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Impact of the Church, Essay Example

Pages: 3

Words: 740

Essay

Impact of the Church: The Western Tradition episodes 18-22

In reviewing Weber’s view of the impact of the organized church on society, in Western Tradition episode 18 through 22, the following was uncovered.

The Western Tradition 18: The Age of Charlemagne

Charles, or Charles the Great, or Charles Magne was the most important Frankish king and lived between 770’s to 814 AD. He operated in a society that produced little surplus, and he wanted to increase economic production and an increase in resources to fund and prepare his military. His political aim was to revive the Roman Empire to stability and greatness. When he was crowned Emperor of Rome he saw himself as crowned by God.  He also worked towards spreading the Christian message through mural paintings, since the majority of the public was illiterate. The Pope Leo the this thought images were essential to carry the Christian message and ultimately crowned Charlemagne for supporting his belief that was actually challenged by some Christians who believed that promoting images of religious figures was sacrilegious. Charlemagne patented bibles, and provided rich endowments to clerks, scribes and illuminators in monasteries who produced his patented bibles. He built monasteries and churches and decorated them with riches. He also had bell towers built taller than ever before to be used as watchtowers but also to have statues of angels perched atop the towers.

The Western Tradition 19: The Middle Ages

Weber opens this section by pointing out it came out of anarchy and formed a new age and new tradition.  He says the era was invented by the Renaissance. Weber notes that during this time the 12th century the feudal system combined with the poets of France creating the idea of perfect love of a vassal swearing allegiance to their ladies on bended knee with their hands held together became known as the standard act of prayer.  Also living in the feudal system and documenting history and news, were the clerks and monks. They also had the power to tell rulers whether or not they were ruling according to God’s will.  The monk’s and the church documented that the Rulers were to follow the path of Christian faith by taking care of the poor.  Weber points out that this was a complex relationship as the Kings had to keep Lords content who just wanted to go to war and accumulate wealth, and if Kings only appealed to the poor, they would have no real financial support.

The Western Tradition 20: The Feudal Order

Weber begins this section pointing out that coming out of the Middle Ages leading into the Feudal era around the year 1000, the Churches were prominent through large Roman style cathedrals. There were buildings all over Europe that established how churches would be perceived. The clergy saw the Christian ruler as important but communities were broken down into three groups, those who prayed, the men who fought, and the men who labored.  The church tried to reduce conflict within the feudal system by promoting cooperation, interdependence, and charity, as they noticed conflict arising. Soon after 1000 A.D., the first Christian heretics to be burned at the stake were punished.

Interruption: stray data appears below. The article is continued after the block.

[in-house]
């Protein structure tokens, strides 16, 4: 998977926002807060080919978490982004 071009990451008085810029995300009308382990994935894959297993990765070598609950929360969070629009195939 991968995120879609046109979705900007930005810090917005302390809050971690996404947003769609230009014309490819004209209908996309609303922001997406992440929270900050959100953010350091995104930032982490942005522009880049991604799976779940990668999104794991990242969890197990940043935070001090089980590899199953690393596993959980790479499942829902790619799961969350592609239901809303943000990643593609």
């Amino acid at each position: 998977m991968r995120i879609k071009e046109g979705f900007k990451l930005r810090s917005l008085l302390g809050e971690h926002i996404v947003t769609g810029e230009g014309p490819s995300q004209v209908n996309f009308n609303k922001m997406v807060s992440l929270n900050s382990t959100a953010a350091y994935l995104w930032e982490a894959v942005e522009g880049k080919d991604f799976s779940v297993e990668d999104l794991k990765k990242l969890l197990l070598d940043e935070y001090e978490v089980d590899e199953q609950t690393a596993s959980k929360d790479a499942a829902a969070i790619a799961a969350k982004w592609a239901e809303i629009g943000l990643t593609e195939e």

The Western Tradition 22: Cities and Cathedrals of the Middle Ages

From 1050 A.D. to 1350 A.D. France built 80 Cathedrals 500 churches and over tens of thousands of parish churches. By 1400 there was 1 church for every Christian child. Weber notes that the growth of the church was driven by competitiveness. The larger the church, the more affluent it meant a town or city was and this was also measured by the architecture of the master masons that constructed these great gothic cathedrals.  Weber notes that how these cathedrals rose during the middle ages was not as important as where they were built. He point out that the fact that the churches were built in the towns enriched the tourism and enhanced the community to have a richer economic affluence. This led to the towers being built that were related to businesses, or wealthy families.  The Crusades, which were essentially the struggle between the Pope and Emperor in their early years, stimulated trade.

In sum, the impact of the church was that it progressed civilized society to be more affluent and expansive.  Economies of city developed due to the popularity of churches and cathedrals revising cities in the Middle Ages. Going back to the age of Charlemagne, the church became responsible for developing a community of scholastics and literal individuals.

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